Feminism and the Rule of Thumb
Wilson, John K., St Louis Post-Dispatch (MO)
Has the feminist movement betrayed women? Have feminists deceived the public by publicizing false statistics about wife beating, date rape, sexual harassment and gender bias? That's the thesis of a controversial new book, "Who Stole Feminism? How Women Have Betrayed Women" by Christina Hoff Sommers, a philosophy professor at Clark University. In it, Sommers condemns what she calls gender feminism.
It's easy enough to find a few examples of feminists like Naomi Wolf, who make remarkably stupid mistakes (such as claiming that 150,000 women die of anorexia every year). But Sommers casts her attack in broad conspiratorial terms: Feminists intentionally deceive the public and withhold facts to escape critical attention.
For someone who claims that feminists and journalists use bad statistics, Sommers proves her argument with a number of factual errors. She dismisses a survey that found that one in four college women have experienced rape or attempted rape because she challenged one question about alcohol and drugs. According to Sommers, when the responses to this question are removed, "the finding that one in four college women is a victim of rape or attempted rape drops to one in nine." But this is false. The one in nine figure includes only the victims of rape. When the attempted rapes are added in, the true statistic is one in five - as Sommers could have easily discovered by reading the scholarly works she cites in footnotes.
Perhaps the most glaring mistake in Sommers' book is her attack on the rule of thumb - the old English common law rule that allowed a husband to beat his wife if he used a stick no wider than his thumb. According to Sommers, this is an "excellent example" of a "feminist fiction" spread by feminists who want to win "converts to their angry creed." Moreover, she writes that "many women's studies scholars know very well that the `rule of thumb' story is a myth" and claims they conceal the truth.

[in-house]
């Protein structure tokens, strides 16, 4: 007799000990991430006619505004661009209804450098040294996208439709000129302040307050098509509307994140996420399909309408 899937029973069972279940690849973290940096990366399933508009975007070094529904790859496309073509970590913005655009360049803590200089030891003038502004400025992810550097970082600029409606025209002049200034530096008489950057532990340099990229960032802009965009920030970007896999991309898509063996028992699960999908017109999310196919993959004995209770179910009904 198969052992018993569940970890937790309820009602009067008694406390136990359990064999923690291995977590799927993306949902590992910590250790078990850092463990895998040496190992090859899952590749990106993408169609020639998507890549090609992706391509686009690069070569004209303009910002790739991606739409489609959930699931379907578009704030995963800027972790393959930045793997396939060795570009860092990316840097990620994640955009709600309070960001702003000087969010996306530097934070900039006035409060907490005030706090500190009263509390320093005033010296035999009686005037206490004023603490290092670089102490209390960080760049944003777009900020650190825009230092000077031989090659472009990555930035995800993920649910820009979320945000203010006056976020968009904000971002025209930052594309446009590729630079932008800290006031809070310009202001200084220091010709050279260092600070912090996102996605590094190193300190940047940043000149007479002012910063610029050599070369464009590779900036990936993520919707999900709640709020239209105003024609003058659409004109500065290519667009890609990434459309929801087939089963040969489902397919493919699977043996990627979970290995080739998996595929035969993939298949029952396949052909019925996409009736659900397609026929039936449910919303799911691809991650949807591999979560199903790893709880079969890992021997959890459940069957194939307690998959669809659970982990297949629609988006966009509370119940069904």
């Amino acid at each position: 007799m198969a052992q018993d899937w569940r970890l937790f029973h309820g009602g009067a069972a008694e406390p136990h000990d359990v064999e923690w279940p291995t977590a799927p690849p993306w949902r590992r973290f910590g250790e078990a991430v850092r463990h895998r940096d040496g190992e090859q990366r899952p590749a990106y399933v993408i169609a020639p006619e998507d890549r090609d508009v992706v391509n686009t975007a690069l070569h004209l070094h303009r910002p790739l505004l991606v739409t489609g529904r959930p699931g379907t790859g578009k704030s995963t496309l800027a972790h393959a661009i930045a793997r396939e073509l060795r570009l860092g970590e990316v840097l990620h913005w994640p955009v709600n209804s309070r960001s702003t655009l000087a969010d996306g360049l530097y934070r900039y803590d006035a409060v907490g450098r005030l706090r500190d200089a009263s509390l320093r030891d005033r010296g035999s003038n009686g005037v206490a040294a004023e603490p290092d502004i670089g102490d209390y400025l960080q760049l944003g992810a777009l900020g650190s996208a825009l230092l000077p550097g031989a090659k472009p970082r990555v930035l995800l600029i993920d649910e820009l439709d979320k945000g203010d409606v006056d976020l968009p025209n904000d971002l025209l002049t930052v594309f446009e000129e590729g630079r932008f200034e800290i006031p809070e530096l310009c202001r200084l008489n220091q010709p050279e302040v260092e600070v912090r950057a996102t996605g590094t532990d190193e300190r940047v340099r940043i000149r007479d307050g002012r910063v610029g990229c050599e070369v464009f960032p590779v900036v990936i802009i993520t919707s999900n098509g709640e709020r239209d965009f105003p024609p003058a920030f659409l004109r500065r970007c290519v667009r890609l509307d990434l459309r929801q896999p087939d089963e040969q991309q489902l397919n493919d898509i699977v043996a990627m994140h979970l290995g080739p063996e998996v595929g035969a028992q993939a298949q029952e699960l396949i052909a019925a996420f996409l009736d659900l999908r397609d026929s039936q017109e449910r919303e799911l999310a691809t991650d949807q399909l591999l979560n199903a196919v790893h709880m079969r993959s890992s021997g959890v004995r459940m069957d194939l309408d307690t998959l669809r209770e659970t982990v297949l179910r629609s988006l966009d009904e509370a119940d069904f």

The only problem is that abundant evidence exists to show that the rule of thumb was real. Sommers quotes William Blackstone's "Commentaries" to show that the rule of thumb never existed in English common law - but she conveniently omits the phrases where Blackstone says that older law allowed a husband "to beat his wife severely with scourges and sticks."
My own research of 19th century American state supreme court cases found four cases where the rule of thumb was mentioned, along with a 1917 law review article - making it much more than a feminist fiction. While the rule of thumb wasn't generally accepted as the law of the land, there's virtually no evidence that wife-beating was taken seriously as a crime, since most courts defended the autonomy of the family and refused to intervene in trifling domestic violence. …